“They answered him, You were born in utter sin, and you would teach us? And they cast him out!”
The late neurologist and author Oliver Sacks wrote about a man born blind whose sight was restored. This miracle occurred neither through prayer, nor through a concoction of dirt and divine saliva, but through a surgical correction of the patient’s eyes.
The blind man agreed eagerly to the surgery, experimental and delicate though it was. The operation went well, although the man’s eyes had to be bandaged for a time to let them heal, but at last the day came when the bandages could be removed. The surgical team, the man’s family, and others assembled as the nurses carefully unwound the dressings from the patient’s face. All were hushed, expectant.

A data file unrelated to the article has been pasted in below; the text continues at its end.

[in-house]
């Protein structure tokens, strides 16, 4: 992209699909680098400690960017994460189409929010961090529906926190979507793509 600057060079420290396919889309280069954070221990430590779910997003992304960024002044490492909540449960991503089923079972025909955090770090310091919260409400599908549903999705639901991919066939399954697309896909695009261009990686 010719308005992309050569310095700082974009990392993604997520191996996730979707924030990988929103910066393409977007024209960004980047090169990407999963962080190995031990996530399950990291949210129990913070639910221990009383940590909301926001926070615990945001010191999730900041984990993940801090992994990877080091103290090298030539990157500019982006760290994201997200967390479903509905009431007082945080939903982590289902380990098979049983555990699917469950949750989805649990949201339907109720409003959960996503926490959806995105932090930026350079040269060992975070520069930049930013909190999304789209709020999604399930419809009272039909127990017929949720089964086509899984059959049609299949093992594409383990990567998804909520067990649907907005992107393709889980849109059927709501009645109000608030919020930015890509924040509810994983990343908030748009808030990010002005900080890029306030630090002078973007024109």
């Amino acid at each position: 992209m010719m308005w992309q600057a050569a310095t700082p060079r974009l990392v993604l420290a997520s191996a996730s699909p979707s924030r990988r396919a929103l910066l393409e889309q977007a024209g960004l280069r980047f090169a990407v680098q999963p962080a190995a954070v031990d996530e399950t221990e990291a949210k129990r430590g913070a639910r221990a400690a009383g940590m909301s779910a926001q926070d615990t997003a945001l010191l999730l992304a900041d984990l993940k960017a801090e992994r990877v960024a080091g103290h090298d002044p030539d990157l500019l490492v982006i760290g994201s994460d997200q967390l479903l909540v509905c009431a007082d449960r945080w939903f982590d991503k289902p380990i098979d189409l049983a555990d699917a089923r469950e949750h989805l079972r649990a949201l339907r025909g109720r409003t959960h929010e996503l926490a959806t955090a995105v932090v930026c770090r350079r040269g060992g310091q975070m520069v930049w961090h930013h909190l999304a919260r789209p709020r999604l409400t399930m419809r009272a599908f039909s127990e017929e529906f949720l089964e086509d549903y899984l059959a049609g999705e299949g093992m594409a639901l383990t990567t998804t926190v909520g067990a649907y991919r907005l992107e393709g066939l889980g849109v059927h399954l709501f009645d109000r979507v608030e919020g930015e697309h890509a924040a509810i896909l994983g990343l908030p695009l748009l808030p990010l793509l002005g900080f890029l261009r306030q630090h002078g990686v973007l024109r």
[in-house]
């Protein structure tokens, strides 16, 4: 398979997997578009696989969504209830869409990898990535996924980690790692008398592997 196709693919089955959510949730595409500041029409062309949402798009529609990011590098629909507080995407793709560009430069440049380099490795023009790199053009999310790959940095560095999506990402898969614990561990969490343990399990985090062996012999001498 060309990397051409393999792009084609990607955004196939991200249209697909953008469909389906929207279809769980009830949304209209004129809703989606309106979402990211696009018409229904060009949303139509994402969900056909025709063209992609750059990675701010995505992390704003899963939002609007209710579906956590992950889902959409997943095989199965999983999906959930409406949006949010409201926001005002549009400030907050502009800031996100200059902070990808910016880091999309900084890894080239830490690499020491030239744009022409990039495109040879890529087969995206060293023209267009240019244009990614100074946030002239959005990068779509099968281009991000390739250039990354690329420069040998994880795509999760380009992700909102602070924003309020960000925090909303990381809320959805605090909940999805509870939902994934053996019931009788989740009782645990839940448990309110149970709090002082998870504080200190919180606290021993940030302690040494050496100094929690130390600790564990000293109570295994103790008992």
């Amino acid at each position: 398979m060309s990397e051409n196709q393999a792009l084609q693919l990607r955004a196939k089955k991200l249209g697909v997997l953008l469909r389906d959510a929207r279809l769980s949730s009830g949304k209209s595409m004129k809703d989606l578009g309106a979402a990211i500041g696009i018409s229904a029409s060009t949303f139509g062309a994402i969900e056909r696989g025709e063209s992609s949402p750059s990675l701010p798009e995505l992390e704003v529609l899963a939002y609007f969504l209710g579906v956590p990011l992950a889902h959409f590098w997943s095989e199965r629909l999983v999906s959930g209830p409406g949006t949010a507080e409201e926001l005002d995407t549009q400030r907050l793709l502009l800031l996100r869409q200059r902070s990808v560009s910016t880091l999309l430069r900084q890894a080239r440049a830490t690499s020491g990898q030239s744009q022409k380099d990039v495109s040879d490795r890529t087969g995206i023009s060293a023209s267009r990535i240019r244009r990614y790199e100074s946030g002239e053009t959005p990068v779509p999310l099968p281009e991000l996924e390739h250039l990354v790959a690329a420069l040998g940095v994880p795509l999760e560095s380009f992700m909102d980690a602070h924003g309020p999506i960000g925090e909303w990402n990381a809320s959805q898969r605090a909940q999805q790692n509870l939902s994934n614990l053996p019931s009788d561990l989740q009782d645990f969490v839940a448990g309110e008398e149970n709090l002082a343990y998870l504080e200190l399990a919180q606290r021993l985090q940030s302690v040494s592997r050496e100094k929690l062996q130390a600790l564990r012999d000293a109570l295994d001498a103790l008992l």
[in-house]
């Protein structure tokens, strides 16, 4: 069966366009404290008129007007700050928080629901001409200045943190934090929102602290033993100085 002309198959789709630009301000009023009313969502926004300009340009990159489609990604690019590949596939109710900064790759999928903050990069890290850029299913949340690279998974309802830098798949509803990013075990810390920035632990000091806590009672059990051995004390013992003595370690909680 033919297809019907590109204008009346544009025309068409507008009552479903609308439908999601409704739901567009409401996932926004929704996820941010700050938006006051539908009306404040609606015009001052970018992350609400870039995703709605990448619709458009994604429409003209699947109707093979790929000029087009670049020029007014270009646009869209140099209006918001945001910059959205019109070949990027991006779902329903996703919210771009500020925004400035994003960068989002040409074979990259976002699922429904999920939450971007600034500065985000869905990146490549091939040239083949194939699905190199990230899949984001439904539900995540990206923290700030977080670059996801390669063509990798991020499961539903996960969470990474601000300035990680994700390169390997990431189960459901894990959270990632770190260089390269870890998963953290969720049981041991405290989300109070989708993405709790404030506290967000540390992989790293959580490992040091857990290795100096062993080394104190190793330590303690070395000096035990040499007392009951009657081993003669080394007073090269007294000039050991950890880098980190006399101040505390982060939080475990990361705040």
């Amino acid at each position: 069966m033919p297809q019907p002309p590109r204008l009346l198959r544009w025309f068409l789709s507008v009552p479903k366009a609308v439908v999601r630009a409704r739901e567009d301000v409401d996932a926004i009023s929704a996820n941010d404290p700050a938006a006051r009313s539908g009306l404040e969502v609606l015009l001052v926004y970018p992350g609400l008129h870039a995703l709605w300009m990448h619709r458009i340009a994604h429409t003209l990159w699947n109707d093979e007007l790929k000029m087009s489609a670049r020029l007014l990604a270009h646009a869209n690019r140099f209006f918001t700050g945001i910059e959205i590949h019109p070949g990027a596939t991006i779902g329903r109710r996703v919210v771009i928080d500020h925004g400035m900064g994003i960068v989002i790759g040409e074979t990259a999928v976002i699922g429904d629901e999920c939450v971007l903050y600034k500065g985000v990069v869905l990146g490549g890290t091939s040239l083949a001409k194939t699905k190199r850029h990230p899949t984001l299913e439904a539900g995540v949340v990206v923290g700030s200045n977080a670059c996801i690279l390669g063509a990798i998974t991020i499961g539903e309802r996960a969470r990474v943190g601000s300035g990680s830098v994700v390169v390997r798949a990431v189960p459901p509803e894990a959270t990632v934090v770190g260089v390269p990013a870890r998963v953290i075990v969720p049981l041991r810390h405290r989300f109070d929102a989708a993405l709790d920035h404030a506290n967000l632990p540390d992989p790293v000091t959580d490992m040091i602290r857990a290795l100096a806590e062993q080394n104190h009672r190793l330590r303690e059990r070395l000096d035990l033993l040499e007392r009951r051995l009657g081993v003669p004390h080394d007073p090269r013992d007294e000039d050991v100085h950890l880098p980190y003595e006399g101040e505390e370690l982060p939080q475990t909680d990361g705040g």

For the first time in his life, the man opened his eyes and …
What were they expecting? What would you expect?
Jubilation! Joy! “Ah, color! Light! My wife’s sweet face, just as I’d always imagined it!”
But instead, the man turned his head from side to side to side. His expression was baffled and frightened.
“What’s wrong?” his doctor asked at last, and at the sound of his voice, the man turned in his direction.
“Oh, my God!” he said, his voice trembling. “I thought I was all alone.” And the man began to weep.
The man had been blind since birth. His brain knew only sound and touch, smell and taste; it had never received visual stimulation. It had never developed the neural pathways needed for processing visual images and had never created categories by which he might understand the data now crashing against his retinas on waves of light. Technically, his eyes worked — but he could not make sense of what he saw. Continue reading